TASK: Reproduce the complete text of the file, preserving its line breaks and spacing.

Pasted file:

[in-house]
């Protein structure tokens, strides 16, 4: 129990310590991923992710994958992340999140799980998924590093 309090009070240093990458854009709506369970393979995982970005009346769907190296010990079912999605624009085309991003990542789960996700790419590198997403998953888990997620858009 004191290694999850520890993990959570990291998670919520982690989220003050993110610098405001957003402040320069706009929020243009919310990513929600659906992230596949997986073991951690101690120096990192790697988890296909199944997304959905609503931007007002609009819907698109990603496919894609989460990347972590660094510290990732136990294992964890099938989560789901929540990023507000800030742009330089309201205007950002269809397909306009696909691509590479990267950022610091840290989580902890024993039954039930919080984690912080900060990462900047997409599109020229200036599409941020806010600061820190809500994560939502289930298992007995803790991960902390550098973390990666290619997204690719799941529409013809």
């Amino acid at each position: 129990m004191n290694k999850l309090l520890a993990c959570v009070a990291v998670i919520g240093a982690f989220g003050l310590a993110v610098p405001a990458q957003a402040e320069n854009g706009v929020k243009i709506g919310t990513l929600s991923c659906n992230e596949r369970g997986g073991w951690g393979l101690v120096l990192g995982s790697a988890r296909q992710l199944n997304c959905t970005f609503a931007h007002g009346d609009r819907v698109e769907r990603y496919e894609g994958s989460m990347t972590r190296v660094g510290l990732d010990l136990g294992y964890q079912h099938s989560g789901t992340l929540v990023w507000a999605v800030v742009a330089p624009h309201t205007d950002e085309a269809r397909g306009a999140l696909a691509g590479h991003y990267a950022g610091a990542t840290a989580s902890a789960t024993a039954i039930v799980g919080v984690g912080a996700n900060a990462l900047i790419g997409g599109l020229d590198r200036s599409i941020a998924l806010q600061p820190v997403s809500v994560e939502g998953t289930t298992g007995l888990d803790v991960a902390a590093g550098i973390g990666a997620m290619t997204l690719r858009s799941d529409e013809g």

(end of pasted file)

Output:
[in-house]
């Protein structure tokens, strides 16, 4: 129990310590991923992710994958992340999140799980998924590093 309090009070240093990458854009709506369970393979995982970005009346769907190296010990079912999605624009085309991003990542789960996700790419590198997403998953888990997620858009 004191290694999850520890993990959570990291998670919520982690989220003050993110610098405001957003402040320069706009929020243009919310990513929600659906992230596949997986073991951690101690120096990192790697988890296909199944997304959905609503931007007002609009819907698109990603496919894609989460990347972590660094510290990732136990294992964890099938989560789901929540990023507000800030742009330089309201205007950002269809397909306009696909691509590479990267950022610091840290989580902890024993039954039930919080984690912080900060990462900047997409599109020229200036599409941020806010600061820190809500994560939502289930298992007995803790991960902390550098973390990666290619997204690719799941529409013809």
């Amino acid at each position: 129990m004191n290694k999850l309090l520890a993990c959570v009070a990291v998670i919520g240093a982690f989220g003050l310590a993110v610098p405001a990458q957003a402040e320069n854009g706009v929020k243009i709506g919310t990513l929600s991923c659906n992230e596949r369970g997986g073991w951690g393979l101690v120096l990192g995982s790697a988890r296909q992710l199944n997304c959905t970005f609503a931007h007002g009346d609009r819907v698109e769907r990603y496919e894609g994958s989460m990347t972590r190296v660094g510290l990732d010990l136990g294992y964890q079912h099938s989560g789901t992340l929540v990023w507000a999605v800030v742009a330089p624009h309201t205007d950002e085309a269809r397909g306009a999140l696909a691509g590479h991003y990267a950022g610091a990542t840290a989580s902890a789960t024993a039954i039930v799980g919080v984690g912080a996700n900060a990462l900047i790419g997409g599109l020229d590198r200036s599409i941020a998924l806010q600061p820190v997403s809500v994560e939502g998953t289930t298992g007995l888990d803790v991960a902390a590093g550098i973390g990666a997620m290619t997204l690719r858009s799941d529409e013809g």